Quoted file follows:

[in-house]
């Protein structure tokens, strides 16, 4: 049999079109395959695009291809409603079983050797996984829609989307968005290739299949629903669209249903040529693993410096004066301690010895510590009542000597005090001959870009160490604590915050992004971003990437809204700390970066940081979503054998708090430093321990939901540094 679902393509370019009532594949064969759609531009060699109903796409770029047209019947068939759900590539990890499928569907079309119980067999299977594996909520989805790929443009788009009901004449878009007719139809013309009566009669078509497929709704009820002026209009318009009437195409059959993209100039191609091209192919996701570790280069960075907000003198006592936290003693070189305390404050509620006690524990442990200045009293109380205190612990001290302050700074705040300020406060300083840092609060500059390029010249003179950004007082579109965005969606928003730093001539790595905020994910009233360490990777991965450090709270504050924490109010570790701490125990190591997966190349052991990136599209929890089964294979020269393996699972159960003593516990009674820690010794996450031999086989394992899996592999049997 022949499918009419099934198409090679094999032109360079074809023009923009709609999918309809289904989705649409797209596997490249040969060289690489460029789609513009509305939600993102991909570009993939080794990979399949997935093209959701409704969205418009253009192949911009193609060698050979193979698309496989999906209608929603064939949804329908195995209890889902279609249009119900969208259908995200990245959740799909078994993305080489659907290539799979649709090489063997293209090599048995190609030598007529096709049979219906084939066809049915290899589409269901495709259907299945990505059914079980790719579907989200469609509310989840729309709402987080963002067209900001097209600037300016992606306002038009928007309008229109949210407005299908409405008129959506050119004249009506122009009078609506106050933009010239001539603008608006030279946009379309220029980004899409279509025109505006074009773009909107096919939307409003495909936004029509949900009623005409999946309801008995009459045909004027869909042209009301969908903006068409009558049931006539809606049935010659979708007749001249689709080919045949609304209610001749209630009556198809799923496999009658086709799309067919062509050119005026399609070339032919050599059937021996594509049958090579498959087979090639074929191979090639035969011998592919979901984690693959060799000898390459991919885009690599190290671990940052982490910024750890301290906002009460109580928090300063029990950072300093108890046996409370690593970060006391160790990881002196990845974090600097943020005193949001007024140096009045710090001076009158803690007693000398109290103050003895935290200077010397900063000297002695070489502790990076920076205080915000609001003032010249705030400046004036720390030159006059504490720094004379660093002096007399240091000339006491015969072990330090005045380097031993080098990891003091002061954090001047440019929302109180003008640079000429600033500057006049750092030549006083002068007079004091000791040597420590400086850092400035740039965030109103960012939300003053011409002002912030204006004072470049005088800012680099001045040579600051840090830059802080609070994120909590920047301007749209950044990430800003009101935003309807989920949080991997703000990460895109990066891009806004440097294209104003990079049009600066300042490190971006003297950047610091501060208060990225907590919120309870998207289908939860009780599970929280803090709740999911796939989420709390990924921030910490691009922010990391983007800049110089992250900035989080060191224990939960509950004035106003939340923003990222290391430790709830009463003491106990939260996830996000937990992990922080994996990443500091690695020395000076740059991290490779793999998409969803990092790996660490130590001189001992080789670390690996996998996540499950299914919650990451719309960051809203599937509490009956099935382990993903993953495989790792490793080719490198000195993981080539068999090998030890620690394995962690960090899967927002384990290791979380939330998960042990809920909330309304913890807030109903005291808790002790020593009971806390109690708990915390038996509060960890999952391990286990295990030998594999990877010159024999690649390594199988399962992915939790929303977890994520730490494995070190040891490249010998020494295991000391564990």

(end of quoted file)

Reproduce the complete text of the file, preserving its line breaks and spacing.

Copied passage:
[in-house]
């Protein structure tokens, strides 16, 4: 049999079109395959695009291809409603079983050797996984829609989307968005290739299949629903669209249903040529693993410096004066301690010895510590009542000597005090001959870009160490604590915050992004971003990437809204700390970066940081979503054998708090430093321990939901540094 679902393509370019009532594949064969759609531009060699109903796409770029047209019947068939759900590539990890499928569907079309119980067999299977594996909520989805790929443009788009009901004449878009007719139809013309009566009669078509497929709704009820002026209009318009009437195409059959993209100039191609091209192919996701570790280069960075907000003198006592936290003693070189305390404050509620006690524990442990200045009293109380205190612990001290302050700074705040300020406060300083840092609060500059390029010249003179950004007082579109965005969606928003730093001539790595905020994910009233360490990777991965450090709270504050924490109010570790701490125990190591997966190349052991990136599209929890089964294979020269393996699972159960003593516990009674820690010794996450031999086989394992899996592999049997 022949499918009419099934198409090679094999032109360079074809023009923009709609999918309809289904989705649409797209596997490249040969060289690489460029789609513009509305939600993102991909570009993939080794990979399949997935093209959701409704969205418009253009192949911009193609060698050979193979698309496989999906209608929603064939949804329908195995209890889902279609249009119900969208259908995200990245959740799909078994993305080489659907290539799979649709090489063997293209090599048995190609030598007529096709049979219906084939066809049915290899589409269901495709259907299945990505059914079980790719579907989200469609509310989840729309709402987080963002067209900001097209600037300016992606306002038009928007309008229109949210407005299908409405008129959506050119004249009506122009009078609506106050933009010239001539603008608006030279946009379309220029980004899409279509025109505006074009773009909107096919939307409003495909936004029509949900009623005409999946309801008995009459045909004027869909042209009301969908903006068409009558049931006539809606049935010659979708007749001249689709080919045949609304209610001749209630009556198809799923496999009658086709799309067919062509050119005026399609070339032919050599059937021996594509049958090579498959087979090639074929191979090639035969011998592919979901984690693959060799000898390459991919885009690599190290671990940052982490910024750890301290906002009460109580928090300063029990950072300093108890046996409370690593970060006391160790990881002196990845974090600097943020005193949001007024140096009045710090001076009158803690007693000398109290103050003895935290200077010397900063000297002695070489502790990076920076205080915000609001003032010249705030400046004036720390030159006059504490720094004379660093002096007399240091000339006491015969072990330090005045380097031993080098990891003091002061954090001047440019929302109180003008640079000429600033500057006049750092030549006083002068007079004091000791040597420590400086850092400035740039965030109103960012939300003053011409002002912030204006004072470049005088800012680099001045040579600051840090830059802080609070994120909590920047301007749209950044990430800003009101935003309807989920949080991997703000990460895109990066891009806004440097294209104003990079049009600066300042490190971006003297950047610091501060208060990225907590919120309870998207289908939860009780599970929280803090709740999911796939989420709390990924921030910490691009922010990391983007800049110089992250900035989080060191224990939960509950004035106003939340923003990222290391430790709830009463003491106990939260996830996000937990992990922080994996990443500091690695020395000076740059991290490779793999998409969803990092790996660490130590001189001992080789670390690996996998996540499950299914919650990451719309960051809203599937509490009956099935382990993903993953495989790792490793080719490198000195993981080539068999090998030890620690394995962690960090899967927002384990290791979380939330998960042990809920909330309304913890807030109903005291808790002790020593009971806390109690708990915390038996509060960890999952391990286990295990030998594999990877010159024999690649390594199988399962992915939790929303977890994520730490494995070190040891490249010998020494295991000391564990």